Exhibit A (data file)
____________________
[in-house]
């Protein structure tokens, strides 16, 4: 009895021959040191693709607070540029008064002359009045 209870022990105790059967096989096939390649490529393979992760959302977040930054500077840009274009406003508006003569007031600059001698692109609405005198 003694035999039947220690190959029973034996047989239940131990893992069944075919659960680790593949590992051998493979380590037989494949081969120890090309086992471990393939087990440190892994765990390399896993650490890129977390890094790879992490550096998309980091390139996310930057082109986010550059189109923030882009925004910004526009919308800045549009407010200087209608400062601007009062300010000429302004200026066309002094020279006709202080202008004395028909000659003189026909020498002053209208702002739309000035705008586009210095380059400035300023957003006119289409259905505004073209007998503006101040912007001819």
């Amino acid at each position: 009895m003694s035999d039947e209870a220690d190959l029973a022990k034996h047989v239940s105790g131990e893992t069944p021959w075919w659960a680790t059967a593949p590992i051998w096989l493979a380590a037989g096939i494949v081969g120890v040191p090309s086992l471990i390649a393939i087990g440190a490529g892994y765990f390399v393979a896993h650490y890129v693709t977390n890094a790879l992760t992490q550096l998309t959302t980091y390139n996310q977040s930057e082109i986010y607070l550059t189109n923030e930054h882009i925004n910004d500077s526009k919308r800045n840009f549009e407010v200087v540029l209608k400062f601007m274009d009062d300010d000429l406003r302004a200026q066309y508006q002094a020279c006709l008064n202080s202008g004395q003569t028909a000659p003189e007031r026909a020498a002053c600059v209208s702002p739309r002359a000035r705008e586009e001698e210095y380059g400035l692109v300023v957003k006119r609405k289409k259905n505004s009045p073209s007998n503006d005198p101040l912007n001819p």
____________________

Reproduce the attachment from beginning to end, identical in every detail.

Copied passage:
[in-house]
């Protein structure tokens, strides 16, 4: 009895021959040191693709607070540029008064002359009045 209870022990105790059967096989096939390649490529393979992760959302977040930054500077840009274009406003508006003569007031600059001698692109609405005198 003694035999039947220690190959029973034996047989239940131990893992069944075919659960680790593949590992051998493979380590037989494949081969120890090309086992471990393939087990440190892994765990390399896993650490890129977390890094790879992490550096998309980091390139996310930057082109986010550059189109923030882009925004910004526009919308800045549009407010200087209608400062601007009062300010000429302004200026066309002094020279006709202080202008004395028909000659003189026909020498002053209208702002739309000035705008586009210095380059400035300023957003006119289409259905505004073209007998503006101040912007001819």
């Amino acid at each position: 009895m003694s035999d039947e209870a220690d190959l029973a022990k034996h047989v239940s105790g131990e893992t069944p021959w075919w659960a680790t059967a593949p590992i051998w096989l493979a380590a037989g096939i494949v081969g120890v040191p090309s086992l471990i390649a393939i087990g440190a490529g892994y765990f390399v393979a896993h650490y890129v693709t977390n890094a790879l992760t992490q550096l998309t959302t980091y390139n996310q977040s930057e082109i986010y607070l550059t189109n923030e930054h882009i925004n910004d500077s526009k919308r800045n840009f549009e407010v200087v540029l209608k400062f601007m274009d009062d300010d000429l406003r302004a200026q066309y508006q002094a020279c006709l008064n202080s202008g004395q003569t028909a000659p003189e007031r026909a020498a002053c600059v209208s702002p739309r002359a000035r705008e586009e001698e210095y380059g400035l692109v300023v957003k006119r609405k289409k259905n505004s009045p073209s007998n503006d005198p101040l912007n001819p």